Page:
Culture Vulture: reviews round-up

The critics' verdicts on Catherine O'Flynn, Miguel Syjuco and Jackie Kay's autobiography.

The News Where You Are by Catherine O'Flynn

"Catherine O'Flynn's narratives of urban disenchantment answer the challenge for novelists to take the ordinary and make it compelling," writes Rachel Hore in the Independent on Sunday. "In [this, the author's] second fictional outing, a regional TV studio becomes a symbol of the awfulness of modern mass culture."

Frank Allcroft, a forty-something Birmingham newsreader with a morbid interest in the city's dead, is led on a trail to solve the murder of his predecessor, Phil Smethway. "Grim themes, these," writes Hore, "but they are leavened by a flow of laugh-aloud satire" - as when a carpet showroom advert on the radio is described in meticulous, deadpan detail.

For Olivia Laing, however, writing in the Observer, the Costa First Novel Award-winner's evident gifts "seem to have abandoned her here. The News Where You Are is marred, despite its obsession with graves and subterranean shopping centres, by a strange lack of depth. There's a flimsiness to the characters and the plot is contrived. The narrator seems almost addicted to metaphysical pronouncements, but their baldness diminishes their impact."

Ilustrado by Miguel Syjuco

"Ilustrado," writes the New York Times' Raymond Bonner of the Man Asian Literary Prize- winning novel, "is being presented as a tracing of 150 years of Philippine history, but it's considerably more than that. Just as the country is searching for its identity, its author seems to be searching for his own."

"In a daring literary performance, Syjuco weaves the invented with the factual, putting himself directly into his own fiction." The author's protagonist shares his own immigrant background and many of own life experiences, not to mention his eagerness to expose the corruption endemic in elite Filipino society.

For Angel Gurria-Quintanam in the Financial Times,"beyond Ilustrado's furious skewering of Filipino elites is writing that bristles with surprising imagery." It is, she opines, "an unruly and energising novel [that] pushes readers into considering matters of authenticity, identity and belonging."

But for Adam Mars-Jones, writing in the Observer, "many if not most of the narrative mechanisms ... don't actually work." For him, none of the book's multiform elements - "pseudo-autobiography, broad comedy [or] standard genre-movie motivation ... begin to mesh.." And neither Salvador, the political writer murdered at the start of the story, nor his student-acolyte Miguel who tells it, ever "comes to life."

Red Dust Road: An Autobiographical Journey by Jackie Kay

"As a gay single mother of mixed race, brought up by communist adoptive parents in Glasgow, who walks with a slight limp when she's tired... Jackie Kay ticks every conceivable box"; so writes Daisy Goodwin in the Sunday Times. "But this is no solemn Roots-style search for identity," Goodwin opines, "but a clear-eyed, witty and unsentimental account of the push and pull between nature and nurture."

"Red Dust Road is a fantastic, probing and heart-warming read," agrees Bernardine Evaristo in the Independent on Sunday; "It opens up the conversation around adoption beyond Kay's own personal narrative." "Like the best memoirs," Evaristo writes, "this one is written with novelistic and poetic flair."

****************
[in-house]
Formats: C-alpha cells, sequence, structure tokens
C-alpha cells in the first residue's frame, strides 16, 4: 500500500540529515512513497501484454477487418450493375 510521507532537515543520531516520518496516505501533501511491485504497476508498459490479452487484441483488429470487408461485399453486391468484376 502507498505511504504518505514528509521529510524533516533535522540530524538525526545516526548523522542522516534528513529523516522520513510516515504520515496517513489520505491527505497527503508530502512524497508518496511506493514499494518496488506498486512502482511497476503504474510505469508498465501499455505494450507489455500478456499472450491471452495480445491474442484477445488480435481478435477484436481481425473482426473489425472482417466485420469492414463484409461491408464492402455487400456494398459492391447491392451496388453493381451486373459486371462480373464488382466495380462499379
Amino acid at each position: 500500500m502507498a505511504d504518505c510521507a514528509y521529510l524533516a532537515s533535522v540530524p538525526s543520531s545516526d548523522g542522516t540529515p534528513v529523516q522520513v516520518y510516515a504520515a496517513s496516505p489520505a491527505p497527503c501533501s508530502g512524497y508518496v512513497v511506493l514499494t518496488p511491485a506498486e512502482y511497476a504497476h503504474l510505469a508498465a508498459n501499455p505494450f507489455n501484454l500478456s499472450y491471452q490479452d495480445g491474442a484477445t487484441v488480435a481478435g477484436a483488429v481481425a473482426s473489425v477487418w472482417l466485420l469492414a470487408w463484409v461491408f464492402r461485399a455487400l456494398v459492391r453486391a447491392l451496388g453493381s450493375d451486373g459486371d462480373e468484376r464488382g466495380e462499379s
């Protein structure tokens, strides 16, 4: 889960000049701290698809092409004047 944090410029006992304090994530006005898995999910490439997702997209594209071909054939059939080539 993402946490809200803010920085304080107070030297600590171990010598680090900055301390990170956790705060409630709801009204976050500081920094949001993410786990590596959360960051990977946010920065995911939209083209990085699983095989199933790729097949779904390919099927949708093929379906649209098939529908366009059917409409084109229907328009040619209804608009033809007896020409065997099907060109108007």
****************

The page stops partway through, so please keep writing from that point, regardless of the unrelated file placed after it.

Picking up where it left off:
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Casting the Brexit movie that is definitely real and will totally happen

Details are yet unclear as to whether The Bad Boys of Brexit will be gracing our screens, or just Farage's vivid imagination.

Hollywood is planning to take on the farcical antics of Nigel Farage et al during the UK referendum, according to rumours (some suspect planted by a starstruck Brexiteer). 

Details are yet unclear as to whether The Bad Boys of Brexit will be gracing our big or small screens, a DVD, or just Farage's vivid imagination, but either way here are our picks for casting the Hollywood adaptation.

Nigel Farage: Jim Carrey

The 2018 return of Alan Partridge as "the voice of hard Brexit" makes Steve Coogan the obvious choice. Yet Carrey's portrayal of the laughable yet pure evil Count Olaf in A Series of Unfortunate Events makes him a serious contender for this role. 

Boris Johnson: Gerard Depardieu

Stick a blonde wig on him and the French acting royalty is almost the spitting image of our own European aristocrat. He has also evidently already mastered the look of pure shock necessary for the final scene of the movie - in which the Leave campaign is victorious.

Arron Banks: Ricky Gervais

Ricky Gervais not only resembles Ukip donor Arron Banks, but has a signature shifty face perfect for the scene where the other Brexiteers ask him what is the actual plan. 

Gerry Gunster: Anthony Lapaglia

The Bad Boys of Brexit will reportedly be told from the perspective of the US strategist turned Brexit referendum expert Gerry Gunster. Thanks to recurring roles in both the comedy stalwart Frasier, and the US crime drama Without a Trace, Anthony Lapaglia is versatile enough to do funny as well as serious, a perfect mix for a story that lurches from tragedy to farce. Also, they have the same cunning eyes.

Douglas Carswell: Mark Gatiss

The resemblance is uncanny.

David Cameron: Andrew Scott

Andrew Scott is widely known for his portrayal of Moriarty in Sherlock, where he indulges in elaborate, but nationally destructive strategy games. The actor also excels in a look of misplaced confidence that David Cameron wore all the way up to the referendum. Not to mention, his forehead is just as shiny. He'll have to drink a lot of Bollinger to gain that Cameron-esque puppy fat though. 

Kate Hoey: Judi Dench

Although this casting would ruin the image of the much beloved national treasure that is Judi Dench, if anyone can pull off being the face of Labour Leave, the incredible actress can.